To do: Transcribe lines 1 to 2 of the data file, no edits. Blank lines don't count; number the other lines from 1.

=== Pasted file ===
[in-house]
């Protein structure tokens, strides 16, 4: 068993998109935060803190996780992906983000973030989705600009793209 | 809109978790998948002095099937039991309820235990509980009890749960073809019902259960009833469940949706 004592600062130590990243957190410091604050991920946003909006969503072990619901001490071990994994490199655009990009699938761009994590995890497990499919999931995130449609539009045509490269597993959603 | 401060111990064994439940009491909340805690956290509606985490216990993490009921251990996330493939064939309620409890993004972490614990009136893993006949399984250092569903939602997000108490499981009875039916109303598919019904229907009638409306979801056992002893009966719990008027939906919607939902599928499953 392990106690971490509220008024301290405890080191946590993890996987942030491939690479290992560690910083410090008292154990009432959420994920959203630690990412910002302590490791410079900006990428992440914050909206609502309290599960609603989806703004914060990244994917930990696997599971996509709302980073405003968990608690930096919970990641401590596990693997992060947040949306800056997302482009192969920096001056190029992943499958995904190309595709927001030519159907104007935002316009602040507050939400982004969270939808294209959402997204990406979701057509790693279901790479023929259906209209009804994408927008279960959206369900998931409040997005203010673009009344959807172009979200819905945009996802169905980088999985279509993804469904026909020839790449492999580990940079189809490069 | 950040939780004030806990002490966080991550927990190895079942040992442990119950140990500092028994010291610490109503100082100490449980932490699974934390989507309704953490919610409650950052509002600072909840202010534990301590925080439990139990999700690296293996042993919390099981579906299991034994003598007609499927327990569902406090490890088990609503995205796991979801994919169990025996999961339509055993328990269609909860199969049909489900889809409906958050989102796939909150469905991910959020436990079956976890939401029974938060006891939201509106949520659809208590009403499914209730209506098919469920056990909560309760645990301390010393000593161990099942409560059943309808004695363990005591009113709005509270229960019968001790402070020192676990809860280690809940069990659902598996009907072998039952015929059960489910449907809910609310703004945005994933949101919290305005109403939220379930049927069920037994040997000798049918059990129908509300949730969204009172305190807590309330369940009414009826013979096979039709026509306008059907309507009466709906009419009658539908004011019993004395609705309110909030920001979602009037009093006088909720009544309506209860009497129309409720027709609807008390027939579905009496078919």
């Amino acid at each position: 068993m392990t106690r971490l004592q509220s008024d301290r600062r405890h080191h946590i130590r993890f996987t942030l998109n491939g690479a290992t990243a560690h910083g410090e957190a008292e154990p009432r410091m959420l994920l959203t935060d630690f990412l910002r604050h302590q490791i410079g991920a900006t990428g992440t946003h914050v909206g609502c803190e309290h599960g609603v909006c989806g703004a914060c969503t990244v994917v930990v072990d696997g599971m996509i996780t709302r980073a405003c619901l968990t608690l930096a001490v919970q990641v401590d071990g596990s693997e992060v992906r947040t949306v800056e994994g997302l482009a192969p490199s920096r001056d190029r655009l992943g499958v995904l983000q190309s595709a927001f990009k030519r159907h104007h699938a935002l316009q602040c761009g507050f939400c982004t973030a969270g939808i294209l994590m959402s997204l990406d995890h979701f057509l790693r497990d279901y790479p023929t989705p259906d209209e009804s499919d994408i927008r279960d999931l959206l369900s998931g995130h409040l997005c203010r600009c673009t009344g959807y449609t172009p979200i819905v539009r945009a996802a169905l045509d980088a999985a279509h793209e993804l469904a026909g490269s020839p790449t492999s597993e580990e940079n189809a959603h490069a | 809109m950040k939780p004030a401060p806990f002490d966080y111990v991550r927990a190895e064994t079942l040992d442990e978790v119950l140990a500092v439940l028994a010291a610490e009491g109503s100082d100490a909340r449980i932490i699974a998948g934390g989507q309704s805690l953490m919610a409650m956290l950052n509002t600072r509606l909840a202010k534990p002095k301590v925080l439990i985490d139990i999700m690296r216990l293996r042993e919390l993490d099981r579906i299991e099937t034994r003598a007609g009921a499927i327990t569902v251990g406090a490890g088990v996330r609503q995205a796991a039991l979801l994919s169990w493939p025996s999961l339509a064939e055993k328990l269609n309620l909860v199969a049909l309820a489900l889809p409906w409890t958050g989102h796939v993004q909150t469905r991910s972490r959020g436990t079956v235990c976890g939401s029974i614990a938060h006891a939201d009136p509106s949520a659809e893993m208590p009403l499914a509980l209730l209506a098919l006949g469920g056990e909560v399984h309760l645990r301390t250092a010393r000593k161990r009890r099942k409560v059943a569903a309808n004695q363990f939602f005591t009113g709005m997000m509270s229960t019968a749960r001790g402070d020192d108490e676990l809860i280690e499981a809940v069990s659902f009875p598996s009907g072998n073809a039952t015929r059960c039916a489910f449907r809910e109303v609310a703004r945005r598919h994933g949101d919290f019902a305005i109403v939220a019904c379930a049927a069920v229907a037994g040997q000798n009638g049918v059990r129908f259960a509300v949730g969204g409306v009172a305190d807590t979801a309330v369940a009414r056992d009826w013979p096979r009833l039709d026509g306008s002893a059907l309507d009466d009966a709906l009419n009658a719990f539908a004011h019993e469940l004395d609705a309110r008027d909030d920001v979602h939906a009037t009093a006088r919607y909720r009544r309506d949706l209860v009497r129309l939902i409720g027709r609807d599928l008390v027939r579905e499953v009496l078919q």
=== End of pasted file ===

[in-house]
């Protein structure tokens, strides 16, 4: 068993998109935060803190996780992906983000973030989705600009793209 | 809109978790998948002095099937039991309820235990509980009890749960073809019902259960009833469940949706 004592600062130590990243957190410091604050991920946003909006969503072990619901001490071990994994490199655009990009699938761009994590995890497990499919999931995130449609539009045509490269597993959603 | 401060111990064994439940009491909340805690956290509606985490216990993490009921251990996330493939064939309620409890993004972490614990009136893993006949399984250092569903939602997000108490499981009875039916109303598919019904229907009638409306979801056992002893009966719990008027939906919607939902599928499953 392990106690971490509220008024301290405890080191946590993890996987942030491939690479290992560690910083410090008292154990009432959420994920959203630690990412910002302590490791410079900006990428992440914050909206609502309290599960609603989806703004914060990244994917930990696997599971996509709302980073405003968990608690930096919970990641401590596990693997992060947040949306800056997302482009192969920096001056190029992943499958995904190309595709927001030519159907104007935002316009602040507050939400982004969270939808294209959402997204990406979701057509790693279901790479023929259906209209009804994408927008279960959206369900998931409040997005203010673009009344959807172009979200819905945009996802169905980088999985279509993804469904026909020839790449492999580990940079189809490069 | 950040939780004030806990002490966080991550927990190895079942040992442990119950140990500092028994010291610490109503100082100490449980932490699974934390989507309704953490919610409650950052509002600072909840202010534990301590925080439990139990999700690296293996042993919390099981579906299991034994003598007609499927327990569902406090490890088990609503995205796991979801994919169990025996999961339509055993328990269609909860199969049909489900889809409906958050989102796939909150469905991910959020436990079956976890939401029974938060006891939201509106949520659809208590009403499914209730209506098919469920056990909560309760645990301390010393000593161990099942409560059943309808004695363990005591009113709005509270229960019968001790402070020192676990809860280690809940069990659902598996009907072998039952015929059960489910449907809910609310703004945005994933949101919290305005109403939220379930049927069920037994040997000798049918059990129908509300949730969204009172305190807590309330369940009414009826013979096979039709026509306008059907309507009466709906009419009658539908004011019993004395609705309110909030920001979602009037009093006088909720009544309506209860009497129309409720027709609807008390027939579905009496078919």